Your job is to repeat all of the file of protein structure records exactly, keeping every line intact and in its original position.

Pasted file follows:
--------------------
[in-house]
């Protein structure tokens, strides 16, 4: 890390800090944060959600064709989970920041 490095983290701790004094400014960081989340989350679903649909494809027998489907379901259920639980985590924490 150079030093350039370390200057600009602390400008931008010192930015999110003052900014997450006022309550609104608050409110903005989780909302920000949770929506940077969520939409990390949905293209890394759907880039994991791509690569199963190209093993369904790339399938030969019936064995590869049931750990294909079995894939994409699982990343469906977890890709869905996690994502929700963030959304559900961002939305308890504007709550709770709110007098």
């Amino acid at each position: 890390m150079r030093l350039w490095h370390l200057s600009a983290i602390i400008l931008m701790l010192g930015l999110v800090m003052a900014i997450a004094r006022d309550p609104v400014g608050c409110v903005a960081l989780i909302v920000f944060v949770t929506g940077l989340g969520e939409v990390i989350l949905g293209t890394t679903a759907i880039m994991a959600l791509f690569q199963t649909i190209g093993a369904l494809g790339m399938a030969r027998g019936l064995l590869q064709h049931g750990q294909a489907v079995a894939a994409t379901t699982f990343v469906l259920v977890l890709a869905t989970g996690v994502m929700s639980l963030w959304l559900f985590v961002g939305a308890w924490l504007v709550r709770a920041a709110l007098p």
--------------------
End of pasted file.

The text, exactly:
[in-house]
């Protein structure tokens, strides 16, 4: 890390800090944060959600064709989970920041 490095983290701790004094400014960081989340989350679903649909494809027998489907379901259920639980985590924490 150079030093350039370390200057600009602390400008931008010192930015999110003052900014997450006022309550609104608050409110903005989780909302920000949770929506940077969520939409990390949905293209890394759907880039994991791509690569199963190209093993369904790339399938030969019936064995590869049931750990294909079995894939994409699982990343469906977890890709869905996690994502929700963030959304559900961002939305308890504007709550709770709110007098």
């Amino acid at each position: 890390m150079r030093l350039w490095h370390l200057s600009a983290i602390i400008l931008m701790l010192g930015l999110v800090m003052a900014i997450a004094r006022d309550p609104v400014g608050c409110v903005a960081l989780i909302v920000f944060v949770t929506g940077l989340g969520e939409v990390i989350l949905g293209t890394t679903a759907i880039m994991a959600l791509f690569q199963t649909i190209g093993a369904l494809g790339m399938a030969r027998g019936l064995l590869q064709h049931g750990q294909a489907v079995a894939a994409t379901t699982f990343v469906l259920v977890l890709a869905t989970g996690v994502m929700s639980l963030w959304l559900f985590v961002g939305a308890w924490l504007v709550r709770a920041a709110l007098p």